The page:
The Broncos loaded up on savvy veteran players at a number of skill positions to complement Manning after they signed him in 2011. The veterans are not getting any younger. The team is in good salary cap shape for 2015 and beyond, but if Peyton does retire, they will probably enter a re-building phase. They may soon be looking for a new offensive co-ordinator. Adam Gase is in demand for head coaching positions at present, so he may be gone from the Broncos soon. (The latest rumour mill is that John Fox may be pre-emptively fired by the Broncos for failure to advance in the playoffs, so that the Broncos can promote Gase to the head coach position to prevent him from leaving). Not only that, but defensive co-ordinator Jack Del Rio is also rumoured to be interviewing for head coaching positions, so if they are unlucky, the Broncos may be looking at a coaching overhaul on both sides of the ball.
Manning’s contract salary in 2015 is $19m, which is top of the line franchise money. The question is whether he can play at that level next season.
People have wondered for years why Manning has such a poor playoff record compared to other top flight quarterbacks. My take on this is that he has a poor record because he commits himself 100% to off-season preparation and work, so that he performs, week in and week out, at an astonishingly high level. The downside is that when you reach the playoffs, Peyton does not suddenly become even better, he is already operating at 100%. Other team QBs raise their game, this is the playoffs, lose and you go home.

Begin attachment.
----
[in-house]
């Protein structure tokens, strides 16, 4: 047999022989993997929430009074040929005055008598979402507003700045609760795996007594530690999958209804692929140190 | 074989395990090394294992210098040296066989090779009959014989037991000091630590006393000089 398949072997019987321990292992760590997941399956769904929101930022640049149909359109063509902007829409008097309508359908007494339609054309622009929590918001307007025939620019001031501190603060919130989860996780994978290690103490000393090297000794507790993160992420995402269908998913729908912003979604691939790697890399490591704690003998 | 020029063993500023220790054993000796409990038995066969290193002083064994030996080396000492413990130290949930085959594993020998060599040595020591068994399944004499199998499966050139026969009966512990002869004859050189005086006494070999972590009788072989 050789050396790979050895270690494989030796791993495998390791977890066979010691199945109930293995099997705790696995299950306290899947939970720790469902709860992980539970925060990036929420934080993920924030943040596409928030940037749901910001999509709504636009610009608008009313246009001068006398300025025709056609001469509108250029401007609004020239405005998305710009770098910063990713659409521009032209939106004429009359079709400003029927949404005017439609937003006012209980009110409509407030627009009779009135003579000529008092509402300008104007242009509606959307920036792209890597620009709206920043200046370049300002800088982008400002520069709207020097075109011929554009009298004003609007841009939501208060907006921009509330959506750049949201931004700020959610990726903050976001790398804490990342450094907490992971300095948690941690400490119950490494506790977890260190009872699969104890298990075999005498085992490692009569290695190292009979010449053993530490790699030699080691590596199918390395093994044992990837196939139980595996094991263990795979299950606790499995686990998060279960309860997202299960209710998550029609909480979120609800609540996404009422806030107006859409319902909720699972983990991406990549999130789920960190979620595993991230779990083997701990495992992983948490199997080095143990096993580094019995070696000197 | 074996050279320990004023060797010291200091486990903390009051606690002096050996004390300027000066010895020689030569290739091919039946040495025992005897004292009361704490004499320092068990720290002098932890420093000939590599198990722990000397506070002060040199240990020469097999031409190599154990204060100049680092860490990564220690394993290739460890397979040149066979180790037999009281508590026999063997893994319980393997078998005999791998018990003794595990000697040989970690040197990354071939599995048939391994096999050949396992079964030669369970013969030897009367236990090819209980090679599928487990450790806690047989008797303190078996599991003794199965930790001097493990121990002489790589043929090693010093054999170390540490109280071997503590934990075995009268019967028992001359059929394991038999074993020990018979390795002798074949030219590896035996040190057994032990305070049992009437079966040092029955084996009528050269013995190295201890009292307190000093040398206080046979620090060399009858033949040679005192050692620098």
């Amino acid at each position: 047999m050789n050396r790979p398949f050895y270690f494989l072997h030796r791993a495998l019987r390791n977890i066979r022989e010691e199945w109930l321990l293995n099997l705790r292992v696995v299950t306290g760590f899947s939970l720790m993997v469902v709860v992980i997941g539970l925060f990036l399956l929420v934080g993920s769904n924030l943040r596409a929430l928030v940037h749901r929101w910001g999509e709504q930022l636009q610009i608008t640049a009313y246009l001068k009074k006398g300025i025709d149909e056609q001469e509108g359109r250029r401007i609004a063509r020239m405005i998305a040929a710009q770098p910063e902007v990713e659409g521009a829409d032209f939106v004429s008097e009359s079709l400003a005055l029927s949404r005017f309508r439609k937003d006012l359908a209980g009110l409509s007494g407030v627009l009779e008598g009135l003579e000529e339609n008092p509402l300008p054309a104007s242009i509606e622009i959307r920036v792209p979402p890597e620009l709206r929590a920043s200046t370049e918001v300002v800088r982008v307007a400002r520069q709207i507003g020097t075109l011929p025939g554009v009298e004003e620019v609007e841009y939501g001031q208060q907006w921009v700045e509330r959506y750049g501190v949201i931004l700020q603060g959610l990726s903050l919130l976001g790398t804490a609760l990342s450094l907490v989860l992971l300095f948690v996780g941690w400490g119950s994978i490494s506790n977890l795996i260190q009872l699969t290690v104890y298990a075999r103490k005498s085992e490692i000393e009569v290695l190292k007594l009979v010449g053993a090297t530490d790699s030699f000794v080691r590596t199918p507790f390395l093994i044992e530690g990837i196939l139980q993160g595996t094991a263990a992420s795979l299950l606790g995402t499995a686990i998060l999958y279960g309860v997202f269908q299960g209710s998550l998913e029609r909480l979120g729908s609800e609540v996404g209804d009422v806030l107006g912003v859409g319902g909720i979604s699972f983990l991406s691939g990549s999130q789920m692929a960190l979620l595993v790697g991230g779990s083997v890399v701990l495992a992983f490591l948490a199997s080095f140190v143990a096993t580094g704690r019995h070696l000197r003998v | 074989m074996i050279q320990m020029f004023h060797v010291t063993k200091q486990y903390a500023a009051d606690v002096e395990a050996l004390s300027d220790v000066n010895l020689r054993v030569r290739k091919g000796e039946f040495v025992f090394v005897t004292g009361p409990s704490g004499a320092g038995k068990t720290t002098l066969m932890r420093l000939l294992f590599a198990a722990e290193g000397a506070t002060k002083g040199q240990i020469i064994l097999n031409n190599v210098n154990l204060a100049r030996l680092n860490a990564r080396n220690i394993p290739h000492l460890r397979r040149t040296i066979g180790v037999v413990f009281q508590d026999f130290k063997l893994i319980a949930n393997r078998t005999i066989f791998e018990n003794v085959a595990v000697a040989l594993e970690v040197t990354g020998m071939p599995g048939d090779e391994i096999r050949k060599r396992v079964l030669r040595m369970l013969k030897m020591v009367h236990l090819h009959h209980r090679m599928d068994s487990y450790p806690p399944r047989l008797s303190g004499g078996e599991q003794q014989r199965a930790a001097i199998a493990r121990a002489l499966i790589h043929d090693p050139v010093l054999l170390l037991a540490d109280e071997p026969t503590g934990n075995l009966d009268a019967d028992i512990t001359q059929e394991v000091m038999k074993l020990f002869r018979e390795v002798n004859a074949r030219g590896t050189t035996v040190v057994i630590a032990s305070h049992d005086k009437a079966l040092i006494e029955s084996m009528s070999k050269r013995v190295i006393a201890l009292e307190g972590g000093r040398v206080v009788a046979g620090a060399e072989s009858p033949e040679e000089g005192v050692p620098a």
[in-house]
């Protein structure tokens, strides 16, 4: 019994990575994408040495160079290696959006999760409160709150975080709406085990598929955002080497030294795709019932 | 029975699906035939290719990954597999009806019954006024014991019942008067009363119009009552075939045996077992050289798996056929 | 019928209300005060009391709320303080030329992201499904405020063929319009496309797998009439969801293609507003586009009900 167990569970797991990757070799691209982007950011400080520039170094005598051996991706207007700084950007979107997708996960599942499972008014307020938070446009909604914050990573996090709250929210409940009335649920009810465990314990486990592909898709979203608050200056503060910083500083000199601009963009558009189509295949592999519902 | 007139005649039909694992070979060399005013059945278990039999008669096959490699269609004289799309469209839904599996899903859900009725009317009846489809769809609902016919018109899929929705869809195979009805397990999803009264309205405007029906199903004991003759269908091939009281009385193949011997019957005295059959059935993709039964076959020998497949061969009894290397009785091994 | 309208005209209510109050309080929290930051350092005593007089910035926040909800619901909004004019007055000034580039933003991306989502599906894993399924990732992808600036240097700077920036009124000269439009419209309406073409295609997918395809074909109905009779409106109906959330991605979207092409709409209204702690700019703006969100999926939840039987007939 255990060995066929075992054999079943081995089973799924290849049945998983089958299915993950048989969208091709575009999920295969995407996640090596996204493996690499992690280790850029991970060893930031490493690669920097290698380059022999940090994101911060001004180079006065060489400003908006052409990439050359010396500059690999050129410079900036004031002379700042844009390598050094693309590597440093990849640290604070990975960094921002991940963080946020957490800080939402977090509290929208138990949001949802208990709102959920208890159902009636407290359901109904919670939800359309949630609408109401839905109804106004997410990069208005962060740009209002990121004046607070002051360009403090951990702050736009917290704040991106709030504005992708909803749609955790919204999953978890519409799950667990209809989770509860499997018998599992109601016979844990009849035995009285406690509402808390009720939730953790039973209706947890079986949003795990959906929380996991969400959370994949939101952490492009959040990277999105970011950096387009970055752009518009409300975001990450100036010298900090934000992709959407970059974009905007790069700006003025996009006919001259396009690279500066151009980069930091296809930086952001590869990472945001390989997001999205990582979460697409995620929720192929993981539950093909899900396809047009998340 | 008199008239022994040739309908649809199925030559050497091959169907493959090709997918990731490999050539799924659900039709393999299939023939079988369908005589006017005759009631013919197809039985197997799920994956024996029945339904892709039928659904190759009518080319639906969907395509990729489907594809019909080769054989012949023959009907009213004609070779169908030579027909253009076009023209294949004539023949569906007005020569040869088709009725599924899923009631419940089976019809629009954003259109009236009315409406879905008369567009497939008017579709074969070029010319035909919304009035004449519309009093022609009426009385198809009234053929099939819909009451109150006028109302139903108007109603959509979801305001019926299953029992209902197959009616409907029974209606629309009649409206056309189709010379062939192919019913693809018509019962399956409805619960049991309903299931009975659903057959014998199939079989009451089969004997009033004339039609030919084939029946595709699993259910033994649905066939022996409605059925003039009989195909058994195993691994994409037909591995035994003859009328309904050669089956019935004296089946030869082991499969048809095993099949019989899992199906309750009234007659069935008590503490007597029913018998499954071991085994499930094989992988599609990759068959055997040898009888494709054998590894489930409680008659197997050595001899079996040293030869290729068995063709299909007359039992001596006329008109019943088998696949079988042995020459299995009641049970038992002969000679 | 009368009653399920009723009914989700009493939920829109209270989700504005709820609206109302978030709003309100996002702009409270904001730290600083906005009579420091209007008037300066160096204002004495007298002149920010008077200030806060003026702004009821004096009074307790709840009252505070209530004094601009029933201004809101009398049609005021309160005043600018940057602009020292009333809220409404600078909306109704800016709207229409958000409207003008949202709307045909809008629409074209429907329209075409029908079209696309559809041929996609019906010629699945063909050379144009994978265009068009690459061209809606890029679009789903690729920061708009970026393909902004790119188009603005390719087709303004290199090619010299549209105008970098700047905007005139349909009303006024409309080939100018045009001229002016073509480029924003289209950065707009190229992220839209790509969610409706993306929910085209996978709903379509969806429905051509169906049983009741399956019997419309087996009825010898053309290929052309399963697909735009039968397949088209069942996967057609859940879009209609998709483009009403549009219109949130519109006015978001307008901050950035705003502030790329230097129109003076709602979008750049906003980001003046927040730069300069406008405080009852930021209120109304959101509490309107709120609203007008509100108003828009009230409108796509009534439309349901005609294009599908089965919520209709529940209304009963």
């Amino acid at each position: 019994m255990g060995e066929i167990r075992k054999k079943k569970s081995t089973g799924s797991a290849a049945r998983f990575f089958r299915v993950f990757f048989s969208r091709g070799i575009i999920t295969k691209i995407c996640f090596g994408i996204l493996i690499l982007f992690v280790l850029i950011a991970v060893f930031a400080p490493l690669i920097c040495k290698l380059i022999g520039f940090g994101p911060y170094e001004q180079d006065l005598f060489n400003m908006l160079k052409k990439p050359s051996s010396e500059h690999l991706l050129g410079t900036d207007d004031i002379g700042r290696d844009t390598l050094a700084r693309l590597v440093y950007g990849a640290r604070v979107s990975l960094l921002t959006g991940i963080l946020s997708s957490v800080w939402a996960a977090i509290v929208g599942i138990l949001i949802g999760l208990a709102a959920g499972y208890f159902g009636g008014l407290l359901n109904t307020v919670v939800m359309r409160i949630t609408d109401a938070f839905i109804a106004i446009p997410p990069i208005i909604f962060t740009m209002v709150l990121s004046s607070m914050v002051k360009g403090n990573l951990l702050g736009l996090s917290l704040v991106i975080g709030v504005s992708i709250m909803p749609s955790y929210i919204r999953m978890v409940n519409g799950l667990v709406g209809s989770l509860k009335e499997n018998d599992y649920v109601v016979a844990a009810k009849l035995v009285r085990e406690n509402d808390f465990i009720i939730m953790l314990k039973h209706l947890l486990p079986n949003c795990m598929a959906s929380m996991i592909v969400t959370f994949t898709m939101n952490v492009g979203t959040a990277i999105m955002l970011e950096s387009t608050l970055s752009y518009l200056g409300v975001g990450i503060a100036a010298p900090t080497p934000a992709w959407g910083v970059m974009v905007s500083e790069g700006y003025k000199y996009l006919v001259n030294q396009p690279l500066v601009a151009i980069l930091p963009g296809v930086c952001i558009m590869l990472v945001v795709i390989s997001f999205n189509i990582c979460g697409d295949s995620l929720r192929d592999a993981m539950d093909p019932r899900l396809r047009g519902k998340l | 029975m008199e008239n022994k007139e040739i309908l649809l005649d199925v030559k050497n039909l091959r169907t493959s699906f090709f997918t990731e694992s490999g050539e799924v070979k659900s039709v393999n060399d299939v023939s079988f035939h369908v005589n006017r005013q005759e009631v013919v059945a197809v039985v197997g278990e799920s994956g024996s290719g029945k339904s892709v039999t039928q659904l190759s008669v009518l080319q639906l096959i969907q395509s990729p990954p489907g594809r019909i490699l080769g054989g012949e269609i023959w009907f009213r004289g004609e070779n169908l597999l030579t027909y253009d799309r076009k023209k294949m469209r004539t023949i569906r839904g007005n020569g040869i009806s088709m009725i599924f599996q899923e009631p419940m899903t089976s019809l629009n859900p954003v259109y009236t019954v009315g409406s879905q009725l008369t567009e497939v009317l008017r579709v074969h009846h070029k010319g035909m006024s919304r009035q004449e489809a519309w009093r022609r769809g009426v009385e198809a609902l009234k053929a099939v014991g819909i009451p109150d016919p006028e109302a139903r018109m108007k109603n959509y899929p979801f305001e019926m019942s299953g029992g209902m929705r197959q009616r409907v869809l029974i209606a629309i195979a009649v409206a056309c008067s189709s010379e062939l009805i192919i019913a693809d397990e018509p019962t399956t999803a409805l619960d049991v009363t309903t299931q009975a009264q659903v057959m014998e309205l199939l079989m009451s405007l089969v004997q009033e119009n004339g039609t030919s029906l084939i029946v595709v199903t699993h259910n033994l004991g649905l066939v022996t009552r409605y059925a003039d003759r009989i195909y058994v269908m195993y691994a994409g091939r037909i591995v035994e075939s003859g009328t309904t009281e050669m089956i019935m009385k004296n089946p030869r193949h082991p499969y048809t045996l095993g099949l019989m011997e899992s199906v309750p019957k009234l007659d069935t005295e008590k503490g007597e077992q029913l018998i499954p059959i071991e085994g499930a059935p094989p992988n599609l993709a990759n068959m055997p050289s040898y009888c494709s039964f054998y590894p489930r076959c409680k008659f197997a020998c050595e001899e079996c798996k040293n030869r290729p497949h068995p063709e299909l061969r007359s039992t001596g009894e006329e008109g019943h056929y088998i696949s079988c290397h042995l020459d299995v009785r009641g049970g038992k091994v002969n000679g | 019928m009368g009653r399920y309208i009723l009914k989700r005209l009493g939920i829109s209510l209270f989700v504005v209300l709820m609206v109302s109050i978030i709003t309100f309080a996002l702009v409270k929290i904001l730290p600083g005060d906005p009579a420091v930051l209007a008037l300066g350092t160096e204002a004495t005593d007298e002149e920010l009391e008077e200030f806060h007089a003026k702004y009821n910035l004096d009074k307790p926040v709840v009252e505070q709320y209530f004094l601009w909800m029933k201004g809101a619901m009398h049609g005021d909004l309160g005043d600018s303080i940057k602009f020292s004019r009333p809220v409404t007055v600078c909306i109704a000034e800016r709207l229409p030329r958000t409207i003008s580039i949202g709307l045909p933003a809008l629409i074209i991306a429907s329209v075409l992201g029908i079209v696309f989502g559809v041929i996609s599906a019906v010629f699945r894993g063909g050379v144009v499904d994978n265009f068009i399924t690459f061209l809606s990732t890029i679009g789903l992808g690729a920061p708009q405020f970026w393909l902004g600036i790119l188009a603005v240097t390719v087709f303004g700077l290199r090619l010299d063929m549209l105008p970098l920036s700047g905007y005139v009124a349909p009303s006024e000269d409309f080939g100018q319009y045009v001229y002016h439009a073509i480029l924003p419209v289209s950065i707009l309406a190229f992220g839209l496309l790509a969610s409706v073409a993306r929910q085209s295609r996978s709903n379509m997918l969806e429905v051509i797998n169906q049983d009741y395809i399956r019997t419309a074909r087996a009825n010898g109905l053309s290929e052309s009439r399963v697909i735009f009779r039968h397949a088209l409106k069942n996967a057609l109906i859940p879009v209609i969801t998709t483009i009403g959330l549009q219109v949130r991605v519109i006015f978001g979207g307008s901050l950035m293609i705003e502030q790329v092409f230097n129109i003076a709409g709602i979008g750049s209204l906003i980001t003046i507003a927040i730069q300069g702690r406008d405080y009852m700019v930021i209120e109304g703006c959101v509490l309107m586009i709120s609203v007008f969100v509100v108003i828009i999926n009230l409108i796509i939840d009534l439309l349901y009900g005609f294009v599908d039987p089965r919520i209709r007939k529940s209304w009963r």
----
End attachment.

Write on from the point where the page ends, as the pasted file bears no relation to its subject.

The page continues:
The question that only Peyton can answer is whether he can continue to play at a level that meets his own standards next year. If he decides he cannot, I am sure that he will retire. I cannot conceive of an athlete of Manning’s intelligence and integrity phoning it in, hanging around when everybody can see that his skills have diminished.
One aspect that sets most smart athletes apart from the rest is their level of self-awareness. They know when to move on. There is nothing sadder than athletes who suffer from the “one last fight” syndrome that boxers fall into, a script which never ends happily. Not all great athletes are able to let go of course. Jerry Rice played into his 40’s, until he reached the point where Mike Shanahan had to sit him down and inform him that he might not even make the Broncos roster as their #4 wide receiver. Then he finally realized he had to retire. His love for the game overrode any consideration of his level of play. Of course, he might simply have not known what to do after retiring from playing, an affliction that has derailed the lives of many professional athletes. I do not think that Peyton Manning will be short of well-paid things to do after he retires. He is a natural for TV work, and his endorsement portfolio has the revenue stream of a small country.